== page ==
My previous post provided a general overview of SvelteKit and its usefulness in web development. In this post, we will delve into the topic of caching, which is of interest to many developers. If you haven’t read my previous post, I encourage you to do so. You can find the code for this post on GitHub, along with a live demo.
The focus of this post is data handling. We will implement basic search functionality that modifies the query string of the page and triggers the loader. Rather than re-querying our database, we will incorporate caching to quickly retrieve previously searched data from the cache. We will explore how to control the duration of cached data and manually invalidate cached values. Additionally, we will learn how to manually update the data on the current screen after a mutation, while still purging the cache.
This post will be more complex than my usual posts, as we will cover advanced topics. I will demonstrate how to implement common features found in popular data utilities like react-query, using only SvelteKit features and the web platform. Although the web platform’s features require more work, not relying on external libraries will help keep bundle sizes small. However, I advise against using these approaches unless necessary, as caching can be tricky to get right and introduces complexity to your application code. If your data store is fast and your UI allows SvelteKit to always request the required data, it is best to stick with the simplicity of that approach. But if you encounter situations where that isn’t feasible, this post will provide some useful tricks.
On a side note, react-query has recently been released for Svelte! If you frequently rely on manual caching techniques, I recommend checking out that project to see if it can assist you.
Before we begin, let’s make a few small changes to the code from our previous post. This will allow us to explore additional SvelteKit features and set ourselves up for success. Firstly, let’s move the data loading from our loader in +page.server.js to an API route. We will create a +server.js file in the routes/api/todos directory and add a GET function. This change will allow us to fetch data from the /api/todos path using the default GET verb. The code for data loading remains the same.
Next, let’s rename our page loader file from +page.server.js to +page.js (or .ts if you are using TypeScript). This modification transforms our loader into a “universal” loader that runs on both the server and the client. One advantage of this change is that the fetch call to our new endpoint will be executed in the browser using the native fetch function. We will add standard HTTP caching later, but for now, we will make a simple call to the endpoint.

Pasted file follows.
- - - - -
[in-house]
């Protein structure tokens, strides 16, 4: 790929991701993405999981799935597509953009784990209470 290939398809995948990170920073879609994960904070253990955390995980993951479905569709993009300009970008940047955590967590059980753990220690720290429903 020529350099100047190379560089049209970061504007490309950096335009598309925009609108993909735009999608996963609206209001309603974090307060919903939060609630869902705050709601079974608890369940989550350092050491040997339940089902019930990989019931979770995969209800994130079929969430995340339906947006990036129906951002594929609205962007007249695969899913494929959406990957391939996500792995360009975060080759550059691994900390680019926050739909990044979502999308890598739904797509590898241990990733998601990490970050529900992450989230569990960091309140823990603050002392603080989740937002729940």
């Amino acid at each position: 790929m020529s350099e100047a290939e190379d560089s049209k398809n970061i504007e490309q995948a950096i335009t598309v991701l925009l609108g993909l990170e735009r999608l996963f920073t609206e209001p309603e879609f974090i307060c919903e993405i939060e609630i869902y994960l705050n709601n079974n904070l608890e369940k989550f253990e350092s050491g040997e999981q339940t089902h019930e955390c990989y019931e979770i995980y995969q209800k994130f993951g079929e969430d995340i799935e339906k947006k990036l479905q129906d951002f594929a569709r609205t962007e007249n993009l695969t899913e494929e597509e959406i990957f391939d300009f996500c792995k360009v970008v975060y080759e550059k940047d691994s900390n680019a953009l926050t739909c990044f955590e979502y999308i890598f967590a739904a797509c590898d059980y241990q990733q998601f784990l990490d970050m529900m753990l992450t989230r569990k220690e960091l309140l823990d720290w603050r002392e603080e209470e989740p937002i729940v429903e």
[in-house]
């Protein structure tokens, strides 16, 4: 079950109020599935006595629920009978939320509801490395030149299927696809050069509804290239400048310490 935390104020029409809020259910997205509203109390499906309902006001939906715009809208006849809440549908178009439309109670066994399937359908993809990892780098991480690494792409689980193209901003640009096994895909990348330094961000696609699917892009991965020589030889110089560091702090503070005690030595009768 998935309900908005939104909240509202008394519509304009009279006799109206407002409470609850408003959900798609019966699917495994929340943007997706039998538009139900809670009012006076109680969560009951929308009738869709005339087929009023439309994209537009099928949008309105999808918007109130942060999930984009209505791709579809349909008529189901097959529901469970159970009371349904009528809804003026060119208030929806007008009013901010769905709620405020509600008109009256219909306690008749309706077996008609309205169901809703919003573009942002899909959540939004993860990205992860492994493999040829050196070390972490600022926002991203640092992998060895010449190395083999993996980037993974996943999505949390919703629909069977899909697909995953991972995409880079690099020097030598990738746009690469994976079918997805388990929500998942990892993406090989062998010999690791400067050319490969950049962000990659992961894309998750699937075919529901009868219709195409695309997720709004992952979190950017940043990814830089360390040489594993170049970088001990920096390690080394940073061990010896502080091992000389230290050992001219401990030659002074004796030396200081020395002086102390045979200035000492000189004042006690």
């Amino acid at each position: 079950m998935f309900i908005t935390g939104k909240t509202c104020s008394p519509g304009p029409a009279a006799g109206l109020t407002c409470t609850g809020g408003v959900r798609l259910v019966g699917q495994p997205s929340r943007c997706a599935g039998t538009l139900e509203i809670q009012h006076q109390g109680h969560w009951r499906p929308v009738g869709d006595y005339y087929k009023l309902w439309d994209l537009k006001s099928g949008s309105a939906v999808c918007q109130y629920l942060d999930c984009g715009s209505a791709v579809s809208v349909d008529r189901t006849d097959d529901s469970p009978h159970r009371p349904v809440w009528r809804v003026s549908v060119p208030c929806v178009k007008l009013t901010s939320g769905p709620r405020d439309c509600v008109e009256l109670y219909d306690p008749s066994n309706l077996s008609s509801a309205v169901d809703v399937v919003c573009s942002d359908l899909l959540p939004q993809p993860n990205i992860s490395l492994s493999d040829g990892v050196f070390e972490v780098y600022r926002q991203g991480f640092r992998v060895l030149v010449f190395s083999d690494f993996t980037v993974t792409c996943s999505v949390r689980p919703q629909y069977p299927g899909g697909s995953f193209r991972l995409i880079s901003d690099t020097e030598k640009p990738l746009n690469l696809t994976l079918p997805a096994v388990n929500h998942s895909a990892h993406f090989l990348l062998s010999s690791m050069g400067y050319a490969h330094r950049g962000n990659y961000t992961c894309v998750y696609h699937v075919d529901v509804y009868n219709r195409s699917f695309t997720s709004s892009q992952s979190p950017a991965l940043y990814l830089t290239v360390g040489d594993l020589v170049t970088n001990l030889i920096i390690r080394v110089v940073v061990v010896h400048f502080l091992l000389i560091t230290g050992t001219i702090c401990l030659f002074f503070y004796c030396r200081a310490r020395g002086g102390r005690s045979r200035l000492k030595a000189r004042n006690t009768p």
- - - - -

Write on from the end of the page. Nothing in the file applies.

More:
Now, let’s add a basic search form to our /list page using HTML tags. This form will allow users to enter a search term, which will be appended to the URL’s query string when they hit Enter. This will trigger the loader and search for to-do items accordingly.
To make it easier to observe when data is or isn’t cached, let’s increase the delay in our todoData.js file in the /lib/data directory.
With these changes made, we can start implementing caching in our /api/todos endpoint. In the +server.js file, we will add a cache-control header to enable caching for this endpoint. We will set the cache-control header to “max-age=60”, which indicates that responses should be cached for 60 seconds. You can adjust this value based on your specific requirements. Additionally, remember to uncheck the checkbox that disables caching in the browser’s developer tools.
Once caching is implemented, the initial load of our app (assuming we start at the /list page) will be fetched on the server. SvelteKit will send this data down to the client and observe the Cache-Control header to determine if it can use the cached data within the defined cache window. Subsequent searches on the page will trigger network requests from the client to the /api/todos endpoint. If the searched data was requested within the last 60 seconds, the response will load immediately from the cache. An interesting aspect of this approach is that the browser’s native caching allows the calls to continue to cache even if the page is reloaded, unlike the initial server-side load, which always fetches fresh data within the cache window. Keep in mind that data can change at any time, so we need a way to manually purge the cache, which we will explore next.
Currently, data is cached for 60 seconds before fresh data is fetched. However, what if you mutate some data and want to immediately clear the cache to ensure your next query is up to date? We can solve this by adding a query-busting value to the URL sent to our /todos endpoint and storing this value in a cookie. The cookie can be set on the server but still read on the client. Here is a sample code snippet that demonstrates this approach:
In the +layout.server.js file, which is located at the root of our routes folder, we can set an initial cookie value. This layout file runs on application startup and is an ideal place to set the cookie. We use the isDataRequest variable to determine if the layout is being re-run due to a call to invalidate() or a server action. We only set the cookie if isDataRequest is false, indicating that the layout is not being re-run. The cookie value can be accessed in the client-side code using document.cookie. The httpOnly: false flag ensures that the client can read the cookie values.
That covers the basic concepts of caching and cache invalidation in SvelteKit. Remember to adjust the cache-control header and cache busting mechanisms based on your specific requirements. Feel free to explore the full code for this post on GitHub if you need more details.